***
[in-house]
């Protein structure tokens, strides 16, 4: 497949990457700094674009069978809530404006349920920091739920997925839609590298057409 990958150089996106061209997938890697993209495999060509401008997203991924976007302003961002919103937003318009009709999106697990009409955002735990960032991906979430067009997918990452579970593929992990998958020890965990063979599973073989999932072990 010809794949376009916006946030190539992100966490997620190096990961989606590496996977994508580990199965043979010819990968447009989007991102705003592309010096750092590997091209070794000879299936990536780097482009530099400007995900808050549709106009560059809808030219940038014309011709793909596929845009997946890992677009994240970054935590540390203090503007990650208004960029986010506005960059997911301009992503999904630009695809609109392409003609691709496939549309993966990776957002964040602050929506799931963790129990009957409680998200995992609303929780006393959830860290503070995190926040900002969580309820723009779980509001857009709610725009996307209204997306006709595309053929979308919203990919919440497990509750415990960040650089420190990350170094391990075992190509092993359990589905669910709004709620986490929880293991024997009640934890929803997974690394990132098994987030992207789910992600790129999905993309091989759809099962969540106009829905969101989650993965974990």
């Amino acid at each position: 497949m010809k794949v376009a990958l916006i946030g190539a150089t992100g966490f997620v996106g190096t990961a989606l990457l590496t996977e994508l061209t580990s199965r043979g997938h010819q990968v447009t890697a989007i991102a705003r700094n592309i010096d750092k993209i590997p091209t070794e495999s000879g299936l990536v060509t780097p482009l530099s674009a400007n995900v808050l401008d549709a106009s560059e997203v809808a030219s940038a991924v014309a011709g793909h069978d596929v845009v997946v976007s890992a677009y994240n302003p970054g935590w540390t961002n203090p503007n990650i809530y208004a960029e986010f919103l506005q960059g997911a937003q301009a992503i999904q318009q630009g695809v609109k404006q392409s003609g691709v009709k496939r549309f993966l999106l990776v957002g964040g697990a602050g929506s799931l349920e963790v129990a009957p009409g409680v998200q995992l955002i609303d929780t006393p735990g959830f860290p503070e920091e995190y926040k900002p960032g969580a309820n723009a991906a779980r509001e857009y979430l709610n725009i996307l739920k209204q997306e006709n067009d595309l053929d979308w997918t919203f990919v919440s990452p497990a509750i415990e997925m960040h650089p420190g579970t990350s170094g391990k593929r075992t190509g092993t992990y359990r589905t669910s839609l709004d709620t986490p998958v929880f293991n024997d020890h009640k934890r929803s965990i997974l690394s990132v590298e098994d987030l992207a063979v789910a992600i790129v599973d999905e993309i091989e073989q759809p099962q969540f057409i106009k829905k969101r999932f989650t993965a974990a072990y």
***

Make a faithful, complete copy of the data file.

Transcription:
[in-house]
């Protein structure tokens, strides 16, 4: 497949990457700094674009069978809530404006349920920091739920997925839609590298057409 990958150089996106061209997938890697993209495999060509401008997203991924976007302003961002919103937003318009009709999106697990009409955002735990960032991906979430067009997918990452579970593929992990998958020890965990063979599973073989999932072990 010809794949376009916006946030190539992100966490997620190096990961989606590496996977994508580990199965043979010819990968447009989007991102705003592309010096750092590997091209070794000879299936990536780097482009530099400007995900808050549709106009560059809808030219940038014309011709793909596929845009997946890992677009994240970054935590540390203090503007990650208004960029986010506005960059997911301009992503999904630009695809609109392409003609691709496939549309993966990776957002964040602050929506799931963790129990009957409680998200995992609303929780006393959830860290503070995190926040900002969580309820723009779980509001857009709610725009996307209204997306006709595309053929979308919203990919919440497990509750415990960040650089420190990350170094391990075992190509092993359990589905669910709004709620986490929880293991024997009640934890929803997974690394990132098994987030992207789910992600790129999905993309091989759809099962969540106009829905969101989650993965974990």
């Amino acid at each position: 497949m010809k794949v376009a990958l916006i946030g190539a150089t992100g966490f997620v996106g190096t990961a989606l990457l590496t996977e994508l061209t580990s199965r043979g997938h010819q990968v447009t890697a989007i991102a705003r700094n592309i010096d750092k993209i590997p091209t070794e495999s000879g299936l990536v060509t780097p482009l530099s674009a400007n995900v808050l401008d549709a106009s560059e997203v809808a030219s940038a991924v014309a011709g793909h069978d596929v845009v997946v976007s890992a677009y994240n302003p970054g935590w540390t961002n203090p503007n990650i809530y208004a960029e986010f919103l506005q960059g997911a937003q301009a992503i999904q318009q630009g695809v609109k404006q392409s003609g691709v009709k496939r549309f993966l999106l990776v957002g964040g697990a602050g929506s799931l349920e963790v129990a009957p009409g409680v998200q995992l955002i609303d929780t006393p735990g959830f860290p503070e920091e995190y926040k900002p960032g969580a309820n723009a991906a779980r509001e857009y979430l709610n725009i996307l739920k209204q997306e006709n067009d595309l053929d979308w997918t919203f990919v919440s990452p497990a509750i415990e997925m960040h650089p420190g579970t990350s170094g391990k593929r075992t190509g092993t992990y359990r589905t669910s839609l709004d709620t986490p998958v929880f293991n024997d020890h009640k934890r929803s965990i997974l690394s990132v590298e098994d987030l992207a063979v789910a992600i790129v599973d999905e993309i091989e073989q759809p099962q969540f057409i106009k829905k969101r999932f989650t993965a974990a072990y």